FORTALEZA, Brazil (BP) — During their daily walks, Rob and Phyllis Hefner have been mugged, physically assaulted and narrowly escaped an attempted kidnapping. During a robbery, a woman held a knitting needle to Phyllis’ throat.
The Hefners, who walk 20 or more miles five or six days each week, serve as International Mission Board missionaries in Fortaleza, Brazil, a city of 3 million people.
The couple, who are in their 50s, begin walking after breakfast and end about 2 p.m. Monday through Thursday.
They walk until 7 p.m. on Friday.
When they don’t have other commitments, they walk all day Saturday as well.
As they walk, they pray for Fortaleza.
For the Hefners, it is literally the first step toward reaching people for Christ.
They are among a multitude of Baptists worldwide who engage in prayerwalking.
The Hefners’ routine began shortly after the Charlotte, N.C., natives moved to Brazil in 1991. During their walks they began seeking God’s direction for their ministry. Even before that — back when they were appointed as missionaries in 1985 — they prayed regularly as they walked for exercise.
“We didn’t call it [prayerwalking] back then,” Phyllis remembers, “but as we were called to missions, we began walking and praying for God’s leadership. After that, we just kept walking farther and farther — and just kept praying.”
In Fortaleza, the Hefners’ 20-mile journeys sometimes begin with a strategy; sometimes the duo simply depend on God’s direction.
Four specific prayer points are part of each walk. First, they pray that God will show them the area He wants them to focus on. Secondly, they ask Him to tear down the walls of lostness in the hearts of the people. They then pray to establish relationships to prepare the way for the Gospel. Finally they ask God to connect them with those who need to hear about Him.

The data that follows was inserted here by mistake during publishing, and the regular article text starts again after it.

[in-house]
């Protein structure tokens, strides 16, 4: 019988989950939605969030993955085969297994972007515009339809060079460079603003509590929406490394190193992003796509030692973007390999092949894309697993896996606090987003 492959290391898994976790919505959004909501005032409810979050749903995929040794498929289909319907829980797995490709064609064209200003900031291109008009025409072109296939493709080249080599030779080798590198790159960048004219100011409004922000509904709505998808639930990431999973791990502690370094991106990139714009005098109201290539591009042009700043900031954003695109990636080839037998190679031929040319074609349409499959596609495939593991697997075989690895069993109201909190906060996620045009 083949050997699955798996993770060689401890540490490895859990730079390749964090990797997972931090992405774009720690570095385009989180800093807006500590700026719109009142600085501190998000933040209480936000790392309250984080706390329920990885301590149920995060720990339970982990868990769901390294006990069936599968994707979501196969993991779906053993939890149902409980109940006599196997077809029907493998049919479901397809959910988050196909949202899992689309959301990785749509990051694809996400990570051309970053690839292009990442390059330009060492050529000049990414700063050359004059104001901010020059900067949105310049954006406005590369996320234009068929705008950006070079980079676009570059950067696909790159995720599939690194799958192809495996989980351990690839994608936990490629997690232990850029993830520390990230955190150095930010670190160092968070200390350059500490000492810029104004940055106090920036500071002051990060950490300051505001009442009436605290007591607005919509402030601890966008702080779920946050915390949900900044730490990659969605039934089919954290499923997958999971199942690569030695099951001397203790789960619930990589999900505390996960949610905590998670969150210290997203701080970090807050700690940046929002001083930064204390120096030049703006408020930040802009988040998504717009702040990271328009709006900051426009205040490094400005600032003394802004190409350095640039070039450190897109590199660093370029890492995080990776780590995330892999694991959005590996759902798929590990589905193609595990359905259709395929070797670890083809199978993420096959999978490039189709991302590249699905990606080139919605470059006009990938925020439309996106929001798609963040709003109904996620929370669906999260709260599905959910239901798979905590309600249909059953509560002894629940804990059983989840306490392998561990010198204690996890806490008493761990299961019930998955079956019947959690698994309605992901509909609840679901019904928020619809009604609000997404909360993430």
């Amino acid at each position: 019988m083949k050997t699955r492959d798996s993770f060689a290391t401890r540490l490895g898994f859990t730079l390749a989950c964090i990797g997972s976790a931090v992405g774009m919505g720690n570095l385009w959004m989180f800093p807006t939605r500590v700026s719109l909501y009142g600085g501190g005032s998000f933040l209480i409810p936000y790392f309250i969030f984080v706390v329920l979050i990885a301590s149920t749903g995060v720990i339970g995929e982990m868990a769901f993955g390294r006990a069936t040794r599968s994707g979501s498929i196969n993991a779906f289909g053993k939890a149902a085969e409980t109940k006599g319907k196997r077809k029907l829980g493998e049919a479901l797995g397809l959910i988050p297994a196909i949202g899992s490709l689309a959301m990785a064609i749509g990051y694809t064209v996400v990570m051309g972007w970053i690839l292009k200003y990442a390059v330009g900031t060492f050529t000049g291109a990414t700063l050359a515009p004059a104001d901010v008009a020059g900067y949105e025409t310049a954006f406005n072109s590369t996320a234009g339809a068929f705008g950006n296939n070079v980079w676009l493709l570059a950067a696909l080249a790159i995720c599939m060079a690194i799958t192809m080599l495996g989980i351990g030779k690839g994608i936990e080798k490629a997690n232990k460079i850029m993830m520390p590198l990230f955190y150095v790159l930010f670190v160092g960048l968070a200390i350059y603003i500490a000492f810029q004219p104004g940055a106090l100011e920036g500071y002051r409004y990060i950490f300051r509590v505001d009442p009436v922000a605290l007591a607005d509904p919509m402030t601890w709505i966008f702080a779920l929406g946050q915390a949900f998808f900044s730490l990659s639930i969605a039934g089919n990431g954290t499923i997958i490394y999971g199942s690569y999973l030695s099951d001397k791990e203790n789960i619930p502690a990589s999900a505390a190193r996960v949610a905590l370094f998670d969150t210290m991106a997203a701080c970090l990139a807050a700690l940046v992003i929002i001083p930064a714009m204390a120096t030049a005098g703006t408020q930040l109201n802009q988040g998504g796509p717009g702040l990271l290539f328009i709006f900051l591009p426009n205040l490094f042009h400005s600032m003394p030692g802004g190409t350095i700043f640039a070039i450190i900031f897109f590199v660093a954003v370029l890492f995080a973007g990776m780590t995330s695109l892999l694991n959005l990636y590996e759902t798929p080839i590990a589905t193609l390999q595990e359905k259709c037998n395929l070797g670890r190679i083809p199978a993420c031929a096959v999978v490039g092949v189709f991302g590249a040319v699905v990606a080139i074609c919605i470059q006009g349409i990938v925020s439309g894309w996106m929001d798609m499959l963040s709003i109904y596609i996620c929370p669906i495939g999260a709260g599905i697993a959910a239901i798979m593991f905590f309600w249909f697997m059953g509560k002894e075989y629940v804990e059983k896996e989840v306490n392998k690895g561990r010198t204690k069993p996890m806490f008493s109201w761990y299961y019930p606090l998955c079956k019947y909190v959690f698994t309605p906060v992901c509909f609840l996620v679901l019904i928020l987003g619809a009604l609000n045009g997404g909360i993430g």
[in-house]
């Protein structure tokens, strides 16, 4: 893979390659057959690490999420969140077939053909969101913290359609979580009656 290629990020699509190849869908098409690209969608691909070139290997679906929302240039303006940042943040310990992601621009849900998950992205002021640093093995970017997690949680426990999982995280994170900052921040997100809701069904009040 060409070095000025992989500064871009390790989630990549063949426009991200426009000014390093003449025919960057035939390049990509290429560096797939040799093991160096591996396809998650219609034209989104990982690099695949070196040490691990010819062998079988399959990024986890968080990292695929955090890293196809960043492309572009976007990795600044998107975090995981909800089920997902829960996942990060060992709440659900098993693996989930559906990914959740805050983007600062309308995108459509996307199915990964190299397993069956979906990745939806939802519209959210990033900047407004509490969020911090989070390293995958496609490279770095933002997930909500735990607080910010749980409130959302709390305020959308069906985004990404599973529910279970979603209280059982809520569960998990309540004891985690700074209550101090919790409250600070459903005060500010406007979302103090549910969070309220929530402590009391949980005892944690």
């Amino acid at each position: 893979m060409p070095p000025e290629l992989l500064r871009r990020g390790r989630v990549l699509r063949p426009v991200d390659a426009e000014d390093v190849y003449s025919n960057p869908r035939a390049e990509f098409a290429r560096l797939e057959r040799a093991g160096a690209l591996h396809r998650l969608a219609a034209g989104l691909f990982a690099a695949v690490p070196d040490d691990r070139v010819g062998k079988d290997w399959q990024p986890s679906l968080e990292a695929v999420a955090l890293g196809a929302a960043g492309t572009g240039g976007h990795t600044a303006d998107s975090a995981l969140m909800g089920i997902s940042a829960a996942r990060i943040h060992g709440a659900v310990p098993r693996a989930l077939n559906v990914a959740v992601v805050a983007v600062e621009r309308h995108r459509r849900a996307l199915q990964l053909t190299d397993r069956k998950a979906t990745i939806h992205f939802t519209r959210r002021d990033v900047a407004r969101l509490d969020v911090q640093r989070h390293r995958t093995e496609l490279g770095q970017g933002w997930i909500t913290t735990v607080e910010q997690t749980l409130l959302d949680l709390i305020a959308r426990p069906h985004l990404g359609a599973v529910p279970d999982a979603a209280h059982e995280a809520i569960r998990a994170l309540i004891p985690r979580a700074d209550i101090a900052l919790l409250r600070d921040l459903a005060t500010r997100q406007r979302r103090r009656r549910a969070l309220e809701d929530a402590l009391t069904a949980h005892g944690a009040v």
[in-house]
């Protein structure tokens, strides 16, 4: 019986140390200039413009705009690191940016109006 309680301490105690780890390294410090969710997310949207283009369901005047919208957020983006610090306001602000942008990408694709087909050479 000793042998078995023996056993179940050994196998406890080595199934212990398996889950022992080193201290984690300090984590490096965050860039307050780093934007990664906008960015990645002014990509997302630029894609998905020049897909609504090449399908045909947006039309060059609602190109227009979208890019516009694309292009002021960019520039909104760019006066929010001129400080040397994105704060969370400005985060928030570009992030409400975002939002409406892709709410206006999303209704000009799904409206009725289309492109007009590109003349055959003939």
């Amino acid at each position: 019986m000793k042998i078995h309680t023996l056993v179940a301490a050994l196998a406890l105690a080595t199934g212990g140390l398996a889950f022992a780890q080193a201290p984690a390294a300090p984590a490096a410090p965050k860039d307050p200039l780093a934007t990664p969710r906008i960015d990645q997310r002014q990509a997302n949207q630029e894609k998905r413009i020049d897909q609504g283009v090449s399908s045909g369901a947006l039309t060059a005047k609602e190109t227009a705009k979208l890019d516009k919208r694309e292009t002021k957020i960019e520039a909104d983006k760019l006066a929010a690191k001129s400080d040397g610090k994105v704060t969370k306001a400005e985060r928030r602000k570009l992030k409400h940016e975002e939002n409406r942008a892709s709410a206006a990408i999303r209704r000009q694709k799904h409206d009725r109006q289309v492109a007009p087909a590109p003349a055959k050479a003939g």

The journeys are not without their perils, and often the Hefners’ walks lead them into areas of the city where even the police hesitate to visit. Phyllis says she used to pray for protection but now asks for boldness when they enter places where it is likely they will be targeted.
“If we become afraid to prayerwalk and get out in these areas, then there would be so many miraculous things that would not happen,” Phyllis says.
“You get to meet the people. You get to see the needs. You physically get to see what you’re praying for,” she continues.
“If I’m in my house, God hears my prayers, and I think I know what I’m praying for…. But if I’m in the house, I would never get to meet the people that I meet.”
The Hefners take advantage of prayerwalking opportunities to stop and talk to people on the street — from beggars to shopkeepers and restaurant workers. They don’t give out money. Phyllis carries a bag of protein bars to hand out to the hungry. It allows her to befriend people who approach her. She then asks how she might pray for them and follows up with them on her next visit to the area.
While prayerwalking takes up a good chunk of their day, it isn’t all the Hefners do.
Rob works as a church planter and as a professor of church planting at a local seminary. In teaching prayerwalking as a mission strategy, he has seen 85 student teams begin ministries in areas where he and his wife have walked. The ministries range from church planting to working with the homeless and providing crutches to people with missing legs.
In the future, the Hefners plan to extend their ministry by driving to different starting points and taking new routes.
“Please pray for direction, health, protection and boldness as we continue to discover new prayer routes,” Phyllis says. “Please pray that we might be light and salt to those with whom we come into contact, so that they might come to know Jesus as their personal Savior.”
Emily Pearson is an International Mission Board writer living in the Americas. Get Baptist Press headlines and breaking news on Twitter (@BaptistPress), Facebook (Facebook.com/BaptistPress) and in your email (baptistpress.com/SubscribeBP.asp).